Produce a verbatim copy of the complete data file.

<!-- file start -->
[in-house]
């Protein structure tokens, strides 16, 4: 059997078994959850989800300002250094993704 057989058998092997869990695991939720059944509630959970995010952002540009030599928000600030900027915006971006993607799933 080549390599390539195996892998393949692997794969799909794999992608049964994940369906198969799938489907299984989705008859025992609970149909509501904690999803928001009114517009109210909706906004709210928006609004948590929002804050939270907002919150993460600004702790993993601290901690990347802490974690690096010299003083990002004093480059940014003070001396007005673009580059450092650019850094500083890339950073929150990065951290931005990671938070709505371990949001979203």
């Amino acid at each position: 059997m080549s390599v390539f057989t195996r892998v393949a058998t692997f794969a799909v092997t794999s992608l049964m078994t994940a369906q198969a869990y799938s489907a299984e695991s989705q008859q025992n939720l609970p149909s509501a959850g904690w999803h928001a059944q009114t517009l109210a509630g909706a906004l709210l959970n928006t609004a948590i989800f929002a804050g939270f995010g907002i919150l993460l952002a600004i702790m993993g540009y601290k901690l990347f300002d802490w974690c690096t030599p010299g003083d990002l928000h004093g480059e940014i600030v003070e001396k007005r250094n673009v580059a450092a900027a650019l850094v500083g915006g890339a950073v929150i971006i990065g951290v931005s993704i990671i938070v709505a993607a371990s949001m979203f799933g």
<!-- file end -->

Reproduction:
[in-house]
């Protein structure tokens, strides 16, 4: 059997078994959850989800300002250094993704 057989058998092997869990695991939720059944509630959970995010952002540009030599928000600030900027915006971006993607799933 080549390599390539195996892998393949692997794969799909794999992608049964994940369906198969799938489907299984989705008859025992609970149909509501904690999803928001009114517009109210909706906004709210928006609004948590929002804050939270907002919150993460600004702790993993601290901690990347802490974690690096010299003083990002004093480059940014003070001396007005673009580059450092650019850094500083890339950073929150990065951290931005990671938070709505371990949001979203």
């Amino acid at each position: 059997m080549s390599v390539f057989t195996r892998v393949a058998t692997f794969a799909v092997t794999s992608l049964m078994t994940a369906q198969a869990y799938s489907a299984e695991s989705q008859q025992n939720l609970p149909s509501a959850g904690w999803h928001a059944q009114t517009l109210a509630g909706a906004l709210l959970n928006t609004a948590i989800f929002a804050g939270f995010g907002i919150l993460l952002a600004i702790m993993g540009y601290k901690l990347f300002d802490w974690c690096t030599p010299g003083d990002l928000h004093g480059e940014i600030v003070e001396k007005r250094n673009v580059a450092a900027a650019l850094v500083g915006g890339a950073v929150i971006i990065g951290v931005s993704i990671i938070v709505a993607a371990s949001m979203f799933g």